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THREE CRANES, THAMES-SIREET.--Independent, Extinct.
That a blot of this nature should attach to the character of so worthy and respectable a person as Mr. Pike, could not but be recorded with lamentation. It is, therefore, with great satisfaction that the writer takes this opportunity of publicly contradicting a report of so general nature, so calamitous to the reputation of an injured individual, and so unfavourable to the interests of religion. The person above referred to, who was with Mr. Pike but a few hours before he died, assures the writer, that his end was peace. In the prospect of dissolution, he was calm, resigned, and happy; so that, instead of his sun setting in a cloud, it shone brilliant to the last. The infirmities of age came upon him sooner than common, and he died after a short confinement, in the spring of 1773, at the age of 56 years. He lies buried in the Church-yard at Trowbridge.*
The character of Mr. Pike, after his exclusion from the Pinners'-Hall lecture, sunk considerably in the estimation of the religious world; but this is not at all surprising, when we consider the influence of prejudice, and how much it predominates over the minds of those whom we would charitably hope to be good men. Though a man of learning and piety, and a considerable biblical scholar, yet the fact of his yielding to the powerful reasoning of Sandeman, was sufficient to fix upon him the stigma of heresy, and exclude him the society of his fornier friends and acquaintance. After his expulsion, he published four sermons, two only of which were preached : they were intended to vindicate his sentiments; and are introduced by a preface, containing some account of the proceedings in that transaction. The subscribers' ballot for his exclusion, or continuance, was grounded on the following question :" Whether it is your opinion, that the Rev. Mr. Pike has so far changed his sentiments, since his being chosen to preach in this lecture, that he should continue one of your lecturers or not ?" Mr. Pike had only one vote in his favour, but forty-four against him. From the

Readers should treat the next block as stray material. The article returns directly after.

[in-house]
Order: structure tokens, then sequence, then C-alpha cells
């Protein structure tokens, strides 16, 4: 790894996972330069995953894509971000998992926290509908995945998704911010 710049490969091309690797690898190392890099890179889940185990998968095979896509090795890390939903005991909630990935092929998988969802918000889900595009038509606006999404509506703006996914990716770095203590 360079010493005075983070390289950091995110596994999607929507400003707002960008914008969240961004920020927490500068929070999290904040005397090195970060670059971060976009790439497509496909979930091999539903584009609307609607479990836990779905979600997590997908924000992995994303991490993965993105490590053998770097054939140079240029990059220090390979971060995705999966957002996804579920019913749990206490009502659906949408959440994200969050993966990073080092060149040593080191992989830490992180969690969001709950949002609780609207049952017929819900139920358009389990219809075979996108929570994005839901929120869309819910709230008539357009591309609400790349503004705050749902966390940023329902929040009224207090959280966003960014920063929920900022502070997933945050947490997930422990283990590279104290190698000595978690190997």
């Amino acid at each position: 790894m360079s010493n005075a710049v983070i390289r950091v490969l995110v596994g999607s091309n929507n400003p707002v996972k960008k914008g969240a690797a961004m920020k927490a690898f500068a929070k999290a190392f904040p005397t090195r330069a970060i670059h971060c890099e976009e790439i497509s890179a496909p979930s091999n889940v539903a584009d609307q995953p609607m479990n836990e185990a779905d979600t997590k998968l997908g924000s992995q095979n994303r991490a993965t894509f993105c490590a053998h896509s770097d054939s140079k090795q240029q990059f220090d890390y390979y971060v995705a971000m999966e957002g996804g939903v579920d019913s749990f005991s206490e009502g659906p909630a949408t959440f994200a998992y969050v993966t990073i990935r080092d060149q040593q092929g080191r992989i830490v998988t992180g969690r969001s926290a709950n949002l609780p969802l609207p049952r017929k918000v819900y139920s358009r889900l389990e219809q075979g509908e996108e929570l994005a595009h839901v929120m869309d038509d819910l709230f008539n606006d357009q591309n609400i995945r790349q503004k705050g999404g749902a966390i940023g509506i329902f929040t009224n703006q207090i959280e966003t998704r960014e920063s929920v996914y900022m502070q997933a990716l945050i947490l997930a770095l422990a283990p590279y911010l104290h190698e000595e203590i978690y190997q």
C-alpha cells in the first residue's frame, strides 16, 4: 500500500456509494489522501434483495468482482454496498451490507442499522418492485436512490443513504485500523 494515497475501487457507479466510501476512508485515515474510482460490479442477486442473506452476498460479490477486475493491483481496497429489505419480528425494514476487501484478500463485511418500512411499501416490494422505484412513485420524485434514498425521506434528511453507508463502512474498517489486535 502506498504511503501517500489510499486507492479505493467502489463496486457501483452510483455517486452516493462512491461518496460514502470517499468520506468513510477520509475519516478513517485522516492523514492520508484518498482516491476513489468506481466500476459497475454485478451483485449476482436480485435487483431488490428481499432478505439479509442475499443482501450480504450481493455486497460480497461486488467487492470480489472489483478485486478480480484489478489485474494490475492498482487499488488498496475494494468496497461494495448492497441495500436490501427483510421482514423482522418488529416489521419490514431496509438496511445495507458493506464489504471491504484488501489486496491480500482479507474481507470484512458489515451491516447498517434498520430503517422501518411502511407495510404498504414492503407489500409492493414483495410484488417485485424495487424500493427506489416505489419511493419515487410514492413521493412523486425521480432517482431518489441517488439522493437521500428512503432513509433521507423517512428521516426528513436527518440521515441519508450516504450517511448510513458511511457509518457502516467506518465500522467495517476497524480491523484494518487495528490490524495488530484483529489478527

• Private Information and Mr. Pike's Works. VOL. II.
THREE CRANES, THAMES-STREET.--- Independent, Extinct.
opposition he experienced, a stranger would readily imagine, that nothing less than some dreadful charge of heresy, or immorality, had been brought against him. But no such thing appears; nor, indeed, any direct or private accusation whatever. This he accounts for in the following way: “ The reason why they have not specified any article against me is, because they are conscious I should give a direct denial to it. They have, indeed, asserted abroad, that I deny the work of the Spirit, the saints' perseverance, and all Christian experience; these are all the charges that have come to my ears, which have any relation to the doctrines of the lecture, and all utterly false.” His soundness in the doctrines of the gospel he established, in the following confession of his faith: “ I am fully persuaded (says he) of the doctrines of the ever blessed Trinity, the true divinity and humanity in the person of Christ; the perfection and vicariousness of his righteousness and atonement, as a substitute for sinners; the doctrines of particular election, and particular redemption ; of original sin imputed, and the universal corruption of human nature; the entire necessity, the absolute sovereignty, and uncontrol. lable efficacy of the Holy Spirit's work in the conversion of a sinner; together with the doctrine of the saint's perseverance.”— If these sentiments are not sufficient to screen a man from the charge of heresy, it is not easy to say what will. Mr. Pike, doubtless, had his failings; but they were not such as to tarnish the lustre of his character, either as a theologian, a philosopher, or a Christian. (9)
(e) Works.-1. The Connexion between Faith and Free-Grace : repre. sented in a Discourse preached at the Rev. Mr. Hall's meeting-house, upon the Pavement in Moorfields, May, 1748, at the Return of the Monthly Mecting. Rom. iv. 16.-2. Philosophia Sacra : or, the Principles of Natural Philosophy, extracted from Divine Revelation. 8vo. 1753.-3. Thoughts upon such Passages of Scripture as ascribe Affections and Passions to the Deity. 1753.-4. Zeal and Charity united : a Sermon at the late Mr. Bentley's Meeting-place, Crispin-street, Feb. 8, 1753, before the Society concerned in the Education of godiy young Men for the Ministry. Phil. i. 27.5. Several Cases of Conscience ; delivered at the Casuistical Lecture, Little St. Helen's, ? vols. 12mo. 1755.–6. The Assemblies Catechism analyzed, explained, &c. 1755.—7. Correspondence with Mr. Sandeman. 1758.8. The Touchstone of saving Faith, or, a plain and brief Answer to two impor.
THREE CRANES, THAMES-STREET.-Independent, Extinct.
After the departure of Mr. Pike, whose connexion with the church at the Three Cranes was dissolved about the 14th of December, 1765, the vacancy was filled up by Mr. Thomas Vincent, a deacon of the congregation, who was elected to the office of minister, on the 25th of the same month. After a considerable interval, Mr. Benjamin Parker, a member of the church, was associated with him in the work of the ministry; but, in the course of a few years, taking some offence, he left the church, and joined Mr. Clayton's congregation at the Weigh-House. Mr. Vincent growing old and infirm, resigned the ministry ; after which the people continued to meet together, and conduct public worship among themselves, till their number was so reduced that they were forced to break up. This event took place early in the year 1798. It is somewhat remarkable, that the first and last ministers of the church at the Three Cranes, bore the same names.*